Unlike yesterday, today’s iPhone-related news were a little more interesting.
In the news today:
- SimCity for iPhone
- a new Safari exploit
- Apple’s show off of third party apps at a press briefing
- a review of the Geocaching app
- more about SnapTell Explorer (you’ll love this app)
- Google’s special treatment from Apple
- new Apple patents filings
- and more…
Electronic Arts will release an iPhone version of Maxis’ classic SimCity sometime next month, according to the publisher. The conversion is said to be nearly complete, and most closely resemble the third game in the series — SimCity 3000 — in terms of play and appearance. As usual for iPhone ports, the interface has been revised to more closely exploit multi-touch capabilities.
A new iPhone exploit has been uncovered that would allow an attacker to cause the iPhone to make a phone call simply by navigating to a web page. The flaw was to be announced on Monday in ComputerBild on monday but was released in a press release from Fraunhofer Institute for Secure Information Technology.
Apple showcased six third party applications for the iPhone yesterday at a press briefing in San Francisco. Among the developers that attended were EA showing off their upcoming Need For Speed: Undercover, Gameloft showing Ferrari GT, Ngmoco’s Neil Young with Rolando, HandMark Software with Zagat To Go ’09, AKQA with a Target app, and Loopt’s Sam Altman.
If you’re not familiar with the hobby/sport/addiction that is geocaching, the concept is very simple — people go out and hide caches in the great outdoors, use a GPS receiver to find the coordinates of the hide, then post the cache on the Geocaching.com Web site. Cachers go to the Web site, search for caches that are near their present location, and then use their GPS receivers to find the approximate location of the cache. Once they’re done bushwhacking and find the cache, they sign the logbook, take and place trade items, and then log the find on the Web site.
Are you worried that your iPhone or its data might get stolen? If you are, then this post is for you! Let’s take a look at the iPhone’s security options, starting in Settings > General > Passcode Lock.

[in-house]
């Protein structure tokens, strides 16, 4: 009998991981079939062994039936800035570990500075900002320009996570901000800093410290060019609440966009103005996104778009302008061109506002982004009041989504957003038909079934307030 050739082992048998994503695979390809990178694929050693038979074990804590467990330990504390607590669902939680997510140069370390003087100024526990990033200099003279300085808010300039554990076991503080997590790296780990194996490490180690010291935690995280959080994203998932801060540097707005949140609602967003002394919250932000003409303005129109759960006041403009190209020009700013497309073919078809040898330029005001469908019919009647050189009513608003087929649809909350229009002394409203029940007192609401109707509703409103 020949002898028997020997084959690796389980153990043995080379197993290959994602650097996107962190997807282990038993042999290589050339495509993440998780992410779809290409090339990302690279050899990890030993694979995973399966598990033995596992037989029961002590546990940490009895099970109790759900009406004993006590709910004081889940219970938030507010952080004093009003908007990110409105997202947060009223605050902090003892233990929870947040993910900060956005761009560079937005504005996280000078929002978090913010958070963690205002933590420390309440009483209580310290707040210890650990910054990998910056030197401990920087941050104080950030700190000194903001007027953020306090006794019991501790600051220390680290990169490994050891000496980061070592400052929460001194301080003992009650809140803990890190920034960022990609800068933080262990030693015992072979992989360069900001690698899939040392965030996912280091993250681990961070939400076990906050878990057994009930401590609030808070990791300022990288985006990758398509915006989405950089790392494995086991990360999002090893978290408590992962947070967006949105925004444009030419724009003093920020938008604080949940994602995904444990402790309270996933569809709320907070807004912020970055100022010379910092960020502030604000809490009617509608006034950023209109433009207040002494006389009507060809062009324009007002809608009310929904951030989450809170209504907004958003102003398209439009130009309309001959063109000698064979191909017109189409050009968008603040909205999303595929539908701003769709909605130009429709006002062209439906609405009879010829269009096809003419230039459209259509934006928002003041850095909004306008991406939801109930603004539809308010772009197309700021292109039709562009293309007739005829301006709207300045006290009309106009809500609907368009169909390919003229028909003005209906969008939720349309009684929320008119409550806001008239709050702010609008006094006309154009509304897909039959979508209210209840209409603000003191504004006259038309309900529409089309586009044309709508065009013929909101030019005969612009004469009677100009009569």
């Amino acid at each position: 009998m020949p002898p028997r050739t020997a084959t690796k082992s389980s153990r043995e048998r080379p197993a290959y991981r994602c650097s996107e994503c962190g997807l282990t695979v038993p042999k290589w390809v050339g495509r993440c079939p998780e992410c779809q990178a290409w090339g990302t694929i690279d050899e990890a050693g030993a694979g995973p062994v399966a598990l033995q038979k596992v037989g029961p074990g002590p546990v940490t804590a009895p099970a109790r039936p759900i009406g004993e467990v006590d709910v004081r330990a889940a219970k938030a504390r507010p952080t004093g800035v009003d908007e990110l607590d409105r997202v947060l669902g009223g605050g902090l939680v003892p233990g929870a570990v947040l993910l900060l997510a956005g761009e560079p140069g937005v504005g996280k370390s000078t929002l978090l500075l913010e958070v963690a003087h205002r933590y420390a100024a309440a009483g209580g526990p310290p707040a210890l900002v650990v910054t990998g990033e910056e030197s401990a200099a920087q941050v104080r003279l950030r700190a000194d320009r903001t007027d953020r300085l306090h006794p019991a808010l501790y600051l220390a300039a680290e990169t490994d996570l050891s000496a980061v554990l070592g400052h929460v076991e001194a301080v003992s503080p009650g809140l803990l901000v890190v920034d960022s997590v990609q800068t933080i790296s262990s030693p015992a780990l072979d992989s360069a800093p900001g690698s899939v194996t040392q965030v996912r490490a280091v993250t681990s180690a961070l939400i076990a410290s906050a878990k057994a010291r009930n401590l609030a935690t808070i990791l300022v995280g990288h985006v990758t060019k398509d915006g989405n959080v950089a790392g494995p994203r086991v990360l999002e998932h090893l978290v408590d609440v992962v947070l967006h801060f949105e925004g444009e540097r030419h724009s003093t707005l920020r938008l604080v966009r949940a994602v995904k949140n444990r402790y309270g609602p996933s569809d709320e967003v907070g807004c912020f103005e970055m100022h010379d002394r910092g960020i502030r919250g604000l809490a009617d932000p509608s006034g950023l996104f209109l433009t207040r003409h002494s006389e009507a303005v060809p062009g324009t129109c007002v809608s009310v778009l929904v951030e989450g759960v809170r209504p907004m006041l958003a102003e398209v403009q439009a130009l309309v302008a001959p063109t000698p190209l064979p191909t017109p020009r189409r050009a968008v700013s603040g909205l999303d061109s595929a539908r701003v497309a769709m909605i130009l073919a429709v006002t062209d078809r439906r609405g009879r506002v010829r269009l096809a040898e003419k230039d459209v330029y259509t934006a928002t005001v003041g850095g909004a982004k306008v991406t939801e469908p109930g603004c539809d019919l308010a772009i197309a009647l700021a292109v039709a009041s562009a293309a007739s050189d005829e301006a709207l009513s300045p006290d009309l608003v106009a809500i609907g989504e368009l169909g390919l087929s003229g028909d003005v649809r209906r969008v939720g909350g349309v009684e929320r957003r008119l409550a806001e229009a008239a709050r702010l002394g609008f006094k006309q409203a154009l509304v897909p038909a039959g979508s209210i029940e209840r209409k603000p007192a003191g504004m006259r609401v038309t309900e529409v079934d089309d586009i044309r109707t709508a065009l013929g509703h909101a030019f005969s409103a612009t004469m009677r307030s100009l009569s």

Oh man — finally, we’re getting an app that fulfills the promise of the iPhone. Ever since we knew the iPhone would have a camera and an internet connection, we’ve been waiting for SnapTell Explorer, and now it’s here and free. Download and install it on the iPhone, and then snap a picture of any book, CD, movie, or videogame, and bingo, you’ve got links to listings for it (Amazon, Barnes and Noble, Wikipedia, Google, etc.) around the Internet. I have no idea how it works (some type of picture comparison script hooked up to a database, surely, though it’s amazing that it works that well with just the iPhone’s camera), but that’s fine, because it makes it all the more indistinguishable from magic.
Apple has conceptualized a means of displaying icon-like status indicators on the iPhone’s displays even when the handset is locked and the backlight turned off, a new company filing shows.
Iconfactory and ARTIS Software have released Frenzic for iPhone, a fast-paced puzzle game that matches the piece and color combination skills of Bejeweled with a series of pie-shaped game boards.
Apple has developed a technology that would let iPhones and iPods display basic warnings to users without invoking the full screen, a new US patent filing shows. The system would use a second, always-on but power-efficient backlight to illuminate a custom-shaped notification when the main backlight isn’t switched on.
The Google Mobile App is easily one of the coolest apps we’ve seen so far. In fact, it’s almost too good, making some wonder if Google got special access to private frameworks and unpublished APIs from Apple that are forbidden in their SDK. Erica Sadun did some digging found that Google is probably getting access more things than other developers.